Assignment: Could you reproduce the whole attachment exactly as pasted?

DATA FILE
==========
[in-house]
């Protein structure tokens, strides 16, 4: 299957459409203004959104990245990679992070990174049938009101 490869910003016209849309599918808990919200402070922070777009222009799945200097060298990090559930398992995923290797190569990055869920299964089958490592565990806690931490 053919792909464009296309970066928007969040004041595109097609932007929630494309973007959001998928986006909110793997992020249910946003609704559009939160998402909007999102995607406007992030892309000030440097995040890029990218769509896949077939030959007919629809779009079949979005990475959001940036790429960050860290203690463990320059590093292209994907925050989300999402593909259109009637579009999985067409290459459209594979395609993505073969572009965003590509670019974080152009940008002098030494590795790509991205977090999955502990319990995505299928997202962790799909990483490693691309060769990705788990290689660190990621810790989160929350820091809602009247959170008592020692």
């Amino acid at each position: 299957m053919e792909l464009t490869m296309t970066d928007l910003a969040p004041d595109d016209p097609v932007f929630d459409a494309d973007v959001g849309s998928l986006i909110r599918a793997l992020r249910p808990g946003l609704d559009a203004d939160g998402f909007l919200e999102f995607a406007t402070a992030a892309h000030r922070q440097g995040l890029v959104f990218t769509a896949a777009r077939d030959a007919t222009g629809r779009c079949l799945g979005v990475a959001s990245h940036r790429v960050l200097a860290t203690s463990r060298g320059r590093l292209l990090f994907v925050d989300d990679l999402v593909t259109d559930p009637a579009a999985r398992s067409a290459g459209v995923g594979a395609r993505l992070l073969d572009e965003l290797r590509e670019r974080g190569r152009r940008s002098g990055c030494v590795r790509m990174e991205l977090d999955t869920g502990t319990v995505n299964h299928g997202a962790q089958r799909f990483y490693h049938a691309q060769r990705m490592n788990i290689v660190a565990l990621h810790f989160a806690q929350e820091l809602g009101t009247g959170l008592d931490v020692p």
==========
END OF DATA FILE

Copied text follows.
[in-house]
């Protein structure tokens, strides 16, 4: 299957459409203004959104990245990679992070990174049938009101 490869910003016209849309599918808990919200402070922070777009222009799945200097060298990090559930398992995923290797190569990055869920299964089958490592565990806690931490 053919792909464009296309970066928007969040004041595109097609932007929630494309973007959001998928986006909110793997992020249910946003609704559009939160998402909007999102995607406007992030892309000030440097995040890029990218769509896949077939030959007919629809779009079949979005990475959001940036790429960050860290203690463990320059590093292209994907925050989300999402593909259109009637579009999985067409290459459209594979395609993505073969572009965003590509670019974080152009940008002098030494590795790509991205977090999955502990319990995505299928997202962790799909990483490693691309060769990705788990290689660190990621810790989160929350820091809602009247959170008592020692």
């Amino acid at each position: 299957m053919e792909l464009t490869m296309t970066d928007l910003a969040p004041d595109d016209p097609v932007f929630d459409a494309d973007v959001g849309s998928l986006i909110r599918a793997l992020r249910p808990g946003l609704d559009a203004d939160g998402f909007l919200e999102f995607a406007t402070a992030a892309h000030r922070q440097g995040l890029v959104f990218t769509a896949a777009r077939d030959a007919t222009g629809r779009c079949l799945g979005v990475a959001s990245h940036r790429v960050l200097a860290t203690s463990r060298g320059r590093l292209l990090f994907v925050d989300d990679l999402v593909t259109d559930p009637a579009a999985r398992s067409a290459g459209v995923g594979a395609r993505l992070l073969d572009e965003l290797r590509e670019r974080g190569r152009r940008s002098g990055c030494v590795r790509m990174e991205l977090d999955t869920g502990t319990v995505n299964h299928g997202a962790q089958r799909f990483y490693h049938a691309q060769r990705m490592n788990i290689v660190a565990l990621h810790f989160a806690q929350e820091l809602g009101t009247g959170l008592d931490v020692p």